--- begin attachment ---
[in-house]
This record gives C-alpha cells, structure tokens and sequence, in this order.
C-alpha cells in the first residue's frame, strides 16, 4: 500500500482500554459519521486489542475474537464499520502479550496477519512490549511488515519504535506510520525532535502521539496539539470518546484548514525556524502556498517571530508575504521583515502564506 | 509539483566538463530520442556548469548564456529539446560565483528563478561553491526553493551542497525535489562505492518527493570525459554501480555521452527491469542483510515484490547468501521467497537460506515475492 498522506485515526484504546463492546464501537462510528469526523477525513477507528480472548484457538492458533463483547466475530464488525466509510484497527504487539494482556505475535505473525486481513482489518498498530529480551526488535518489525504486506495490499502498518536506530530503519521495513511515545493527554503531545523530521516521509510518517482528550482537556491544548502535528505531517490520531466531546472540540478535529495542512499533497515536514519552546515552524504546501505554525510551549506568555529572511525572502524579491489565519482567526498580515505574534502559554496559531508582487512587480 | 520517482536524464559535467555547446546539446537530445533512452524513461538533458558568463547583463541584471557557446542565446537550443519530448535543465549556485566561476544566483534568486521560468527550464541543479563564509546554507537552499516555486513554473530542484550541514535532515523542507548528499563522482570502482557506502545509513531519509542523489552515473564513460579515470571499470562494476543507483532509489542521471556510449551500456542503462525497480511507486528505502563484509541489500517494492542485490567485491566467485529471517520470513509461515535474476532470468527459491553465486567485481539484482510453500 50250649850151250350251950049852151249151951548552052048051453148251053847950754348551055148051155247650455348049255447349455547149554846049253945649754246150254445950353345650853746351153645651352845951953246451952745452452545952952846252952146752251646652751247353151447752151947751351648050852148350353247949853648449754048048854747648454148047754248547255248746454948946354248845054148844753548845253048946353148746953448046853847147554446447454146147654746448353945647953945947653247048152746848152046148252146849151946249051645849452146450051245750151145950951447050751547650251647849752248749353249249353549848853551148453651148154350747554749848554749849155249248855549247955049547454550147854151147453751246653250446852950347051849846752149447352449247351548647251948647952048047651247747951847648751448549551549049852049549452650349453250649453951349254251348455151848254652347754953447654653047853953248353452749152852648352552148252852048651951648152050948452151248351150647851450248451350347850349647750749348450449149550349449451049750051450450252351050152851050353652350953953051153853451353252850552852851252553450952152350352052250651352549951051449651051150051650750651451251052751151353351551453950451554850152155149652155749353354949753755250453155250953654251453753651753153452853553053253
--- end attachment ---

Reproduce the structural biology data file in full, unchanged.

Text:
[in-house]
This record gives C-alpha cells, structure tokens and sequence, in this order.
C-alpha cells in the first residue's frame, strides 16, 4: 500500500482500554459519521486489542475474537464499520502479550496477519512490549511488515519504535506510520525532535502521539496539539470518546484548514525556524502556498517571530508575504521583515502564506 | 509539483566538463530520442556548469548564456529539446560565483528563478561553491526553493551542497525535489562505492518527493570525459554501480555521452527491469542483510515484490547468501521467497537460506515475492 498522506485515526484504546463492546464501537462510528469526523477525513477507528480472548484457538492458533463483547466475530464488525466509510484497527504487539494482556505475535505473525486481513482489518498498530529480551526488535518489525504486506495490499502498518536506530530503519521495513511515545493527554503531545523530521516521509510518517482528550482537556491544548502535528505531517490520531466531546472540540478535529495542512499533497515536514519552546515552524504546501505554525510551549506568555529572511525572502524579491489565519482567526498580515505574534502559554496559531508582487512587480 | 520517482536524464559535467555547446546539446537530445533512452524513461538533458558568463547583463541584471557557446542565446537550443519530448535543465549556485566561476544566483534568486521560468527550464541543479563564509546554507537552499516555486513554473530542484550541514535532515523542507548528499563522482570502482557506502545509513531519509542523489552515473564513460579515470571499470562494476543507483532509489542521471556510449551500456542503462525497480511507486528505502563484509541489500517494492542485490567485491566467485529471517520470513509461515535474476532470468527459491553465486567485481539484482510453500 50250649850151250350251950049852151249151951548552052048051453148251053847950754348551055148051155247650455348049255447349455547149554846049253945649754246150254445950353345650853746351153645651352845951953246451952745452452545952952846252952146752251646652751247353151447752151947751351648050852148350353247949853648449754048048854747648454148047754248547255248746454948946354248845054148844753548845253048946353148746953448046853847147554446447454146147654746448353945647953945947653247048152746848152046148252146849151946249051645849452146450051245750151145950951447050751547650251647849752248749353249249353549848853551148453651148154350747554749848554749849155249248855549247955049547454550147854151147453751246653250446852950347051849846752149447352449247351548647251948647952048047651247747951847648751448549551549049852049549452650349453250649453951349254251348455151848254652347754953447654653047853953248353452749152852648352552148252852048651951648152050948452151248351150647851450248451350347850349647750749348450449149550349449451049750051450450252351050152851050353652350953953051153853451353252850552852851252553450952152350352052250651352549951051449651051150051650750651451251052751151353351551453950451554850152155149652155749353354949753755250453155250953654251453753651753153452853553053253